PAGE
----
So when mousey new co-worker Dr. Barbara Minerva arrives and meekly asks if she’d like to have lunch, Diana doesn’t quite know how to respond because she doesn’t really have friends. But the two soon hit it off, because Barbara is also a misfit in her own way. Kristen Wiig is subtly hilarious in these early scenes as the sweetly goofy, warmhearted researcher. The chemistry she and Gadot share when they meet for drinks at happy hour, the Washington Monument gleaming behind them in the distance, made me wish they were starring in a mismatched buddy comedy instead. The role allows Wiig to deliver her lines with the sly, self-deprecating deadpan that’s her trademark; it seems effortless but actually requires pinpoint precision. But watching her stretch and develop into a villainous figure as the film progresses has its own joys. It’s a huge change of pace for the comedian, and she rises to the occasion both physically and emotionally.
You see, Barbara gets her hands on a mysterious stone that comes into the lab, which she and Diana determine is the kind that grants one wish to the bearer. Diana wishes she could once again be with her love, Pine’s Steve Trevor, now deceased for seven decades. Barbara wishes she could be more like Diana: confident, strong, sexy. But then—get this—a whole ‘nother person enters the lab under the guise of being a benefactor, when he actually wants the stone for his own nefarious purposes. He’s Pedro Pascal as fluffy-haired TV con man Maxwell Lord, a fake oil tycoon promising prosperity to the masses. Crafting a wealthy façade and living beyond his means, Maxwell Lord is an archetype of the era. But beyond his shameless hunger for power and respect, there isn’t much to this character, and Pascal’s portrayal grows increasingly cartoonish. A sensitive performer, he’s afforded the opportunity to show more range beneath his Beskar steel helmet and armor on “The Mandalorian.”
The bulk of the overlong “WW84” running time is devoted to the chaos that ensues when wish fulfillment runs amok. The script meanders awkwardly between all three of these characters as they either explore their newfound powers or the consequences of their choices. Along the way, the rules for wishing on the stone keep changing in whatever way is convenient to keep the plot chugging along. But some genuinely thrilling moments emerge along to the way to the generically shiny, noisy climax, including a heart-pounding chase across the Egyptian desert that allows Diana to reveal both her resourcefulness and her kindness. And Barbara’s transformation from unassuming scientist to ass-kicking seductress is a pleasure to behold, mainly because the evolution of her clothes and hair are so great and she seems to be having the most fun of anyone on screen. (The same cannot be said for Gadot and Pine this time, whose connection is weirdly inert despite the potential poignancy of being reunited with your one true love.) Sure, Barbara eventually turns into the comic book villainess Cheetah and resembles a refugee from “Cats,” but until then, her arc is the most interesting element of the film.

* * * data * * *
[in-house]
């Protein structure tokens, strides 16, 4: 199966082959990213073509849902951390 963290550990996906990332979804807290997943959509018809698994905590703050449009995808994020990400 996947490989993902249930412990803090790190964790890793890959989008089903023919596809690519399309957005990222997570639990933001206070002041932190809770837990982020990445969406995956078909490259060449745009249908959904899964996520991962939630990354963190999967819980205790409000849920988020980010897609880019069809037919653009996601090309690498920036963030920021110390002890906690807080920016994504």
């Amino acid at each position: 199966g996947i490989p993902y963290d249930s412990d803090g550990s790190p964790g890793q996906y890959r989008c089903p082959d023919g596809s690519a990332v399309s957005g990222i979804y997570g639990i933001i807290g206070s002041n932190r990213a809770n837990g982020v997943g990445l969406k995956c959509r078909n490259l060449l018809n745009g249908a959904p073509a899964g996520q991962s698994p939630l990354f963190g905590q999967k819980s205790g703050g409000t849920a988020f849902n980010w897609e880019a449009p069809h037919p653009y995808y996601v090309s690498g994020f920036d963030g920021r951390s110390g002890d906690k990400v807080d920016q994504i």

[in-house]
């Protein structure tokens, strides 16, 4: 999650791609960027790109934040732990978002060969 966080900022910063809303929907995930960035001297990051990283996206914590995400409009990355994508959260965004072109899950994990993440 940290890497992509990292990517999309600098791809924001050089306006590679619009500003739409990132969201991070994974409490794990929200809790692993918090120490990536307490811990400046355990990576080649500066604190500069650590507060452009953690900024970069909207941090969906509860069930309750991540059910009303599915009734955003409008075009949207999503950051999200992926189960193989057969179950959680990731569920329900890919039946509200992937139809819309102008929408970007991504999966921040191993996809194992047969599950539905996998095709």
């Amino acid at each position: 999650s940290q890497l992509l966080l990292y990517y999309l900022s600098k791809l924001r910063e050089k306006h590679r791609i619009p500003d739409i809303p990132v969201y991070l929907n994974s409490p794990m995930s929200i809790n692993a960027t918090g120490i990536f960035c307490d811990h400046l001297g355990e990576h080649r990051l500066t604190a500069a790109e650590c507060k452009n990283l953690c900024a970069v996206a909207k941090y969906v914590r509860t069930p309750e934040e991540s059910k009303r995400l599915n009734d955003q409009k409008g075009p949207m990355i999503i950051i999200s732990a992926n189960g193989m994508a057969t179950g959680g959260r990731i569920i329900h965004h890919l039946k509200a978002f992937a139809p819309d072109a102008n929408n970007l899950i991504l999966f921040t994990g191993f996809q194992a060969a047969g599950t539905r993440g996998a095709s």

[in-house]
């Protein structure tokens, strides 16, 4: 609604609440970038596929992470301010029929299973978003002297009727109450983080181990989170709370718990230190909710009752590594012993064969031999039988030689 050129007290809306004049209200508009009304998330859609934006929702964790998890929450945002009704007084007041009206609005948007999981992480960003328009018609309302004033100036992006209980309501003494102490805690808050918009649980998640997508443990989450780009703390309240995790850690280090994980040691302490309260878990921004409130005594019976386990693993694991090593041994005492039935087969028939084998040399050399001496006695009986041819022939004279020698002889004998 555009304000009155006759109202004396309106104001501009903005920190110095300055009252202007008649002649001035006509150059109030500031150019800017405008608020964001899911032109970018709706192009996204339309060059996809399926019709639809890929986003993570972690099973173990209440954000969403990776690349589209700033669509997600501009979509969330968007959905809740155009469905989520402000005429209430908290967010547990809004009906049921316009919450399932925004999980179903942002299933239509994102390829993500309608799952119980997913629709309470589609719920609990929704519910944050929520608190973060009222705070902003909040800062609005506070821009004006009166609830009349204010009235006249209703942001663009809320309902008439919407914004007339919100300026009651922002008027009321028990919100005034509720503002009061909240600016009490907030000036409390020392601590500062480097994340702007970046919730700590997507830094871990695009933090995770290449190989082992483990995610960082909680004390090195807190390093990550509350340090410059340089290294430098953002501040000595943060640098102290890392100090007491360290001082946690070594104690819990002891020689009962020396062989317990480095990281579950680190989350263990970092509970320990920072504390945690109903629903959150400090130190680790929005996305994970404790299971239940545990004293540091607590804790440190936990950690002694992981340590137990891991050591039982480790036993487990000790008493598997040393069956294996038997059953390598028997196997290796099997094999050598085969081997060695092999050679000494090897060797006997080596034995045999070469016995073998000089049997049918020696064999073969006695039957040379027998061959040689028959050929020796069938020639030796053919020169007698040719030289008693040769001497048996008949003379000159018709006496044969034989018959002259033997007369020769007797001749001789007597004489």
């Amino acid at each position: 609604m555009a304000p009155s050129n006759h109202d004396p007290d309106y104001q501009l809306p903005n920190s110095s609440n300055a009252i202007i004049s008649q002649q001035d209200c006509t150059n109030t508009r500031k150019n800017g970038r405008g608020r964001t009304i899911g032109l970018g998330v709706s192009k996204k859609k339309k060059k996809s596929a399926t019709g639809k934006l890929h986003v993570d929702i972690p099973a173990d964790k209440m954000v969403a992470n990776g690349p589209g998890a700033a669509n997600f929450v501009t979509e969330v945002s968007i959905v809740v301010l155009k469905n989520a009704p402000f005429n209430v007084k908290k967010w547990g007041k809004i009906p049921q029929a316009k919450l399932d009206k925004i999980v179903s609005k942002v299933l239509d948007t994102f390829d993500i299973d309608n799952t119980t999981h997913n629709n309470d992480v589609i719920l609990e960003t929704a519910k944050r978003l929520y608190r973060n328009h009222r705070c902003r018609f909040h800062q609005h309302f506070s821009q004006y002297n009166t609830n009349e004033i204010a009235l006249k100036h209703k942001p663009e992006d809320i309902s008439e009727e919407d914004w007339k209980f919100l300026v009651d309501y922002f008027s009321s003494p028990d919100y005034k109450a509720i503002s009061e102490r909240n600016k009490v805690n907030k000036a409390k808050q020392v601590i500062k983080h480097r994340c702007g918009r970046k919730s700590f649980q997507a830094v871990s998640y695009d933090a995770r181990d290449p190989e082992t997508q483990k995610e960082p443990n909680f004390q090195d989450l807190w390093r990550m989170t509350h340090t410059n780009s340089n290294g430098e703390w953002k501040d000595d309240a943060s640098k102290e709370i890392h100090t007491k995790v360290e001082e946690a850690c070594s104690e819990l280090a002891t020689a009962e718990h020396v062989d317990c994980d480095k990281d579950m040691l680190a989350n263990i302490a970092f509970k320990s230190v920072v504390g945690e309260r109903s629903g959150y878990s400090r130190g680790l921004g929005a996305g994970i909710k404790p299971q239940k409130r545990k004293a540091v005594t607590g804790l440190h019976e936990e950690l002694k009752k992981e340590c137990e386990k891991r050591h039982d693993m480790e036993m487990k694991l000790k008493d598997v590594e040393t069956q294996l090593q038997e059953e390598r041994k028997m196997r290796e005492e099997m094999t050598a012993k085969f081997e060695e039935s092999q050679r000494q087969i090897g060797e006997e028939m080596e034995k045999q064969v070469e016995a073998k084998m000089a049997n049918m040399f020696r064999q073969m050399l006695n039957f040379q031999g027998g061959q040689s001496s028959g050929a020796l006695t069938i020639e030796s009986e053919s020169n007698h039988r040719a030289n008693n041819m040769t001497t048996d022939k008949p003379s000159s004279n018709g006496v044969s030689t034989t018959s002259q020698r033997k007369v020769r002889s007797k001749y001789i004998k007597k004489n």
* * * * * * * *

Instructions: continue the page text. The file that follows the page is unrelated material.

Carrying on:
At the end of this Dumpster fire of a year, though, “Wonder Woman 1984” does deliver a welcome escape, as well as a much-needed message of hope. We’ll take such diversions where we can get them these days, either spread out at a theater or from the safety of your couch at home. It’s fine. Sometimes, it even soars. But it could have been wondrous.
Available on HBO Max and in theaters on December 25.
Gal Gadot as Diana Prince / Wonder Woman
Chris Pine as Steve Trevor
Kristen Wiig as Barbara Ann Minerva / Cheetah
Pedro Pascal as Maxwell Lord
Connie Nielsen as Queen Hippolyta
Robin Wright as Antiope